CSP: Penn’s Landing

Summary of Study Challenges

  • Traffic speeds and volumes on Columbus Boulevard impact quality and efficiency of multimodal routes
  • High volume at left turns on Columbus Boulevard at Washington Avenue and I-95 on-ramps often back up into through lanes
  • Maintain/Improve I-95 within existing width and depth of sunken “bathtub” section
  • Address current and future flooding at low elevations, especially within “bathtub” section of I-95 and portions of Columbus Boulevard
  • Consolidate separated interchanges along Columbus Boulevard that are confusing for infrequent travelers
  • Access to I-95 is limited to the east of the highway in South Philadelphia
  • Existing cap at Foglietta Plaza over I-95 restricts I-95 lane configurations

Interchange: Design Concepts

Three different levels of design concepts were developed for the Penn’s Landing Interchange that balance the study’s needs, the extent of potential impacts, and potential costs.

We have defined each design concept as LOW, MEDIUM, and HIGH.

Each design concept presents a different solution and potential tradeoffs on the surrounding safety, traffic, connectivity, multimodal services, and socioeconomic, cultural, and natural resources.

Video of Design Concepts

Penn’s Landing Interchange: Low Impact Design Concept

Penn’s Landing Interchange: Medium Impact Design Concept

Penn’s Landing Interchange: High Impact Design Concept

Impacts on Safety and Congestion

Safety Challenges

  • Shoulder Widths: Existing shoulder widths do not conform to modern safety design standards.
  • Merging Lanes: The length of ramp merging lanes does not conform to modern safety design standards. These conditions impact safety in the corridor.

Congestion Challenges

  • Highway Lanes: Traffic analysis indicates that congestion will increase by 2045 along the stretch of I-95 between Christian and Pine Streets where the northbound lanes drop from four to three.
  • Christopher Columbus Boulevard: Traffic analysis indicates that congestion will increase by 2045 on Columbus Boulevard between Lombard and Morris Streets if the locations of the I-95 ramps are left in their current configuration.


Connectivity and Multimodal Services

Connectivity Challenges

  • Distance Between Ramps: The elements of a complete interchange are spread out over 2 miles, forcing Columbus Boulevard to connect all the ramps. There are also two northbound on-ramps to I-95 less than 1000′ apart near Lombard Street confusing users and causing a need to separate traffic merging into northbound I-95.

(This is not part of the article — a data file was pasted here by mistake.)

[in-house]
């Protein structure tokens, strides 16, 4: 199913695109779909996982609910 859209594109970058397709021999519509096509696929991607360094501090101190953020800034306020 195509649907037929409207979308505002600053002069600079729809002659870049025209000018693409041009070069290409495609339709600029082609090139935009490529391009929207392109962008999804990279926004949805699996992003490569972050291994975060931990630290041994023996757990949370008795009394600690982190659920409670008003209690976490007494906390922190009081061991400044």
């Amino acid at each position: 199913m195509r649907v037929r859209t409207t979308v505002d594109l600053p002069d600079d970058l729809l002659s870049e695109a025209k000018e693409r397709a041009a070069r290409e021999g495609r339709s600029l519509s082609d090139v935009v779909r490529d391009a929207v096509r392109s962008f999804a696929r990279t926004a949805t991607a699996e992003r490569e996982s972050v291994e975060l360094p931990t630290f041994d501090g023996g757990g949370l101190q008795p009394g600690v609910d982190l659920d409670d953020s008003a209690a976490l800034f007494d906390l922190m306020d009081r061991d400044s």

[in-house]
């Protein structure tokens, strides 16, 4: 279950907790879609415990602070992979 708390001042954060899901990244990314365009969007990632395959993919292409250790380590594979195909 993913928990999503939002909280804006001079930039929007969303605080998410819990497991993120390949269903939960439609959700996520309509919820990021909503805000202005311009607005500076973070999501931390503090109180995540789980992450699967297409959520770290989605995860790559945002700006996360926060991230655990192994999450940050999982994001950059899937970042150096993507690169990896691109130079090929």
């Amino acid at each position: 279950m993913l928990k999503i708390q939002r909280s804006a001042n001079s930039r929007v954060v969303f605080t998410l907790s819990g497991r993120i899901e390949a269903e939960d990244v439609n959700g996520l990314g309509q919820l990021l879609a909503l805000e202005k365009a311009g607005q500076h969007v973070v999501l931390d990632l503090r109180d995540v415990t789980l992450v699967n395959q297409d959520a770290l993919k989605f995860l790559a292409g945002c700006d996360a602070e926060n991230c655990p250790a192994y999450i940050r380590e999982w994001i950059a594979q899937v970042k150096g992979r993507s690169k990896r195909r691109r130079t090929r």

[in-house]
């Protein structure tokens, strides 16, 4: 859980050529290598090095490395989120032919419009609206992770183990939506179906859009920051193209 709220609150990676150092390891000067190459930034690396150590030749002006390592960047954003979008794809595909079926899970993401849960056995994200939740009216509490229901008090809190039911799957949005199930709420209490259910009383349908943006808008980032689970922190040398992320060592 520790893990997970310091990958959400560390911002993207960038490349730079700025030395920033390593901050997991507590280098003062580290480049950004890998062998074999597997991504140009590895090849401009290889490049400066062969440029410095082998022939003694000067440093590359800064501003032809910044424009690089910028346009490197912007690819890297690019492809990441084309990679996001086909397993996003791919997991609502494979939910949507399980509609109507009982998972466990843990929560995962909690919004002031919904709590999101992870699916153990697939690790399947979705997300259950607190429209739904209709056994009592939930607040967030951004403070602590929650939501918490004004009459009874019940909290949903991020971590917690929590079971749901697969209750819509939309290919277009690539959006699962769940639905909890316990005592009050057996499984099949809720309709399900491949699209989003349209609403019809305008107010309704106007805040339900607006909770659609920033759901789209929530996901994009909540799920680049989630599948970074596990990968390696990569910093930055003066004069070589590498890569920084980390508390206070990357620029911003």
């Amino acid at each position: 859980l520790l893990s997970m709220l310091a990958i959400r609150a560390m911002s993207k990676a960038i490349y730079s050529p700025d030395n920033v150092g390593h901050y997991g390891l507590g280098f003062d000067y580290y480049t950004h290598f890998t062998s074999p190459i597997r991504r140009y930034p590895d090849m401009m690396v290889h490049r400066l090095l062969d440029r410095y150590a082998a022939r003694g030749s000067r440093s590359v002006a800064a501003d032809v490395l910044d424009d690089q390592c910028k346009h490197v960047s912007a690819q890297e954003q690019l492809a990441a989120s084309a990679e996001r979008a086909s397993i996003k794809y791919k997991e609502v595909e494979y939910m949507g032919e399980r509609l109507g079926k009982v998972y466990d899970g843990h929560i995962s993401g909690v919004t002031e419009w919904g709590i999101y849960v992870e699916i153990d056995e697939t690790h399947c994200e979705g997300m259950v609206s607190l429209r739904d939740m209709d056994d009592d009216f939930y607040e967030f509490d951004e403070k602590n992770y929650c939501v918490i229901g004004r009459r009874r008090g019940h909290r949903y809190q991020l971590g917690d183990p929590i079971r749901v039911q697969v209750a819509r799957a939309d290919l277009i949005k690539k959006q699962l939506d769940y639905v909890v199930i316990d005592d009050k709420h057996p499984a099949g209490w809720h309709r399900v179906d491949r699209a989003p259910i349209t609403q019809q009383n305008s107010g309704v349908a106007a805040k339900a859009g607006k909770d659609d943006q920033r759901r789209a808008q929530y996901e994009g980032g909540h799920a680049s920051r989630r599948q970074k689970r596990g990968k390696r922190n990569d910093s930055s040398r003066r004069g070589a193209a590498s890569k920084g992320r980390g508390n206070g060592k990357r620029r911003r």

• Market Street On-Ramp: Experience high relative volumes due to the lack of nearby southbound on-ramps. The ramp entrance is channelized to eliminate a weave with I-676. Community feedback and the Old City neighborhood plan would like to remove the Market Street on-ramp.

Multimodal Challenges

  • Pedestrian/Bicycle: High volumes of vehicles and left turns onto I-95 ramps create substantial conflicts for pedestrians and bicycles, particularly on the west side of Columbus Boulevard.
  • Transit: Lack of dedicated transit lanes forces transit to share roadway with all vehicles on Columbus Boulevard.

Socioeconomic, Cultural, Natural Resources

Socioeconomic Challenges

  • Waterfront Master Plan: The plan by DRWC and the resulting zoning overlay help guide the growth and development of the waterfront area throughout the interchange area.

Cultural Challenges

  • Historic Resources: Abutting the existing highway are three Historic Districts and the historic Swedes Church just north of Washington Avenue.
  • Foglietta Plaza: The existing cap over I-95 is home to multiple memorials.

Natural Resource Challenges

  • Floodplains/Emergency Management: Land adjacent to the Penn’s Landing Interchange is in the 100-year floodplain and susceptible to flooding during major storm events.